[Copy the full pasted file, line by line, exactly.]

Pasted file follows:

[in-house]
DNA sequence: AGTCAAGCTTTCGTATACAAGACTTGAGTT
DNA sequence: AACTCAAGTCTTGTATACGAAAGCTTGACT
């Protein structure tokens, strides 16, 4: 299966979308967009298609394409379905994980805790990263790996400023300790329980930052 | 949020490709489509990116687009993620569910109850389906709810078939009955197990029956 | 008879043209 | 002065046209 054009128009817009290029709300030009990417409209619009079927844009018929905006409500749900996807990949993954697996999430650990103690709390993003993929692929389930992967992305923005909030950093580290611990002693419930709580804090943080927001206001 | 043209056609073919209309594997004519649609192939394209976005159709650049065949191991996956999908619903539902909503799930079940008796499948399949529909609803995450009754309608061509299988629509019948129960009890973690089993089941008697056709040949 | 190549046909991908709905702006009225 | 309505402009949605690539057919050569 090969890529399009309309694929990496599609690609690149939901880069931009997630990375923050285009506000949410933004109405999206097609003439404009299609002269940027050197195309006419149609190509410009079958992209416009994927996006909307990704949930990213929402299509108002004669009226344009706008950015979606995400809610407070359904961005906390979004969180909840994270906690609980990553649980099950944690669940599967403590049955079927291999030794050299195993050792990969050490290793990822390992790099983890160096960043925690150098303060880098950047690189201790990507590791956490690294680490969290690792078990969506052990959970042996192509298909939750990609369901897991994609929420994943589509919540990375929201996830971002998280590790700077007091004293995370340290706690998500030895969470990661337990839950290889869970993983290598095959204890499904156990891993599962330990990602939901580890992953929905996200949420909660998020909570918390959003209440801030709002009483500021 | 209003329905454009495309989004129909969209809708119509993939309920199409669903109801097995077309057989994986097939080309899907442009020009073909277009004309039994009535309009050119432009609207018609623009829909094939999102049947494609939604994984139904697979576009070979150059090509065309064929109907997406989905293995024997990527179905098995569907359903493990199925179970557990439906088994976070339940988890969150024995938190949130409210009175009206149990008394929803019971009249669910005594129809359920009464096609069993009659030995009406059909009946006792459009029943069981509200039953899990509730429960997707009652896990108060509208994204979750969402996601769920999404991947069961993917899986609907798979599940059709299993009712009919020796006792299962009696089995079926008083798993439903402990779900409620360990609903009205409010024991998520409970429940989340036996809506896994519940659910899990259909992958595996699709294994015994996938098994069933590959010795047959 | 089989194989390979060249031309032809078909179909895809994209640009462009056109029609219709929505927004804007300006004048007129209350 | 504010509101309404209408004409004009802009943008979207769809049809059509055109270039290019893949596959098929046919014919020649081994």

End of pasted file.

[in-house]
DNA sequence: AGTCAAGCTTTCGTATACAAGACTTGAGTT
DNA sequence: AACTCAAGTCTTGTATACGAAAGCTTGACT
């Protein structure tokens, strides 16, 4: 299966979308967009298609394409379905994980805790990263790996400023300790329980930052 | 949020490709489509990116687009993620569910109850389906709810078939009955197990029956 | 008879043209 | 002065046209 054009128009817009290029709300030009990417409209619009079927844009018929905006409500749900996807990949993954697996999430650990103690709390993003993929692929389930992967992305923005909030950093580290611990002693419930709580804090943080927001206001 | 043209056609073919209309594997004519649609192939394209976005159709650049065949191991996956999908619903539902909503799930079940008796499948399949529909609803995450009754309608061509299988629509019948129960009890973690089993089941008697056709040949 | 190549046909991908709905702006009225 | 309505402009949605690539057919050569 090969890529399009309309694929990496599609690609690149939901880069931009997630990375923050285009506000949410933004109405999206097609003439404009299609002269940027050197195309006419149609190509410009079958992209416009994927996006909307990704949930990213929402299509108002004669009226344009706008950015979606995400809610407070359904961005906390979004969180909840994270906690609980990553649980099950944690669940599967403590049955079927291999030794050299195993050792990969050490290793990822390992790099983890160096960043925690150098303060880098950047690189201790990507590791956490690294680490969290690792078990969506052990959970042996192509298909939750990609369901897991994609929420994943589509919540990375929201996830971002998280590790700077007091004293995370340290706690998500030895969470990661337990839950290889869970993983290598095959204890499904156990891993599962330990990602939901580890992953929905996200949420909660998020909570918390959003209440801030709002009483500021 | 209003329905454009495309989004129909969209809708119509993939309920199409669903109801097995077309057989994986097939080309899907442009020009073909277009004309039994009535309009050119432009609207018609623009829909094939999102049947494609939604994984139904697979576009070979150059090509065309064929109907997406989905293995024997990527179905098995569907359903493990199925179970557990439906088994976070339940988890969150024995938190949130409210009175009206149990008394929803019971009249669910005594129809359920009464096609069993009659030995009406059909009946006792459009029943069981509200039953899990509730429960997707009652896990108060509208994204979750969402996601769920999404991947069961993917899986609907798979599940059709299993009712009919020796006792299962009696089995079926008083798993439903402990779900409620360990609903009205409010024991998520409970429940989340036996809506896994519940659910899990259909992958595996699709294994015994996938098994069933590959010795047959 | 089989194989390979060249031309032809078909179909895809994209640009462009056109029609219709929505927004804007300006004048007129209350 | 504010509101309404209408004409004009802009943008979207769809049809059509055109270039290019893949596959098929046919014919020649081994």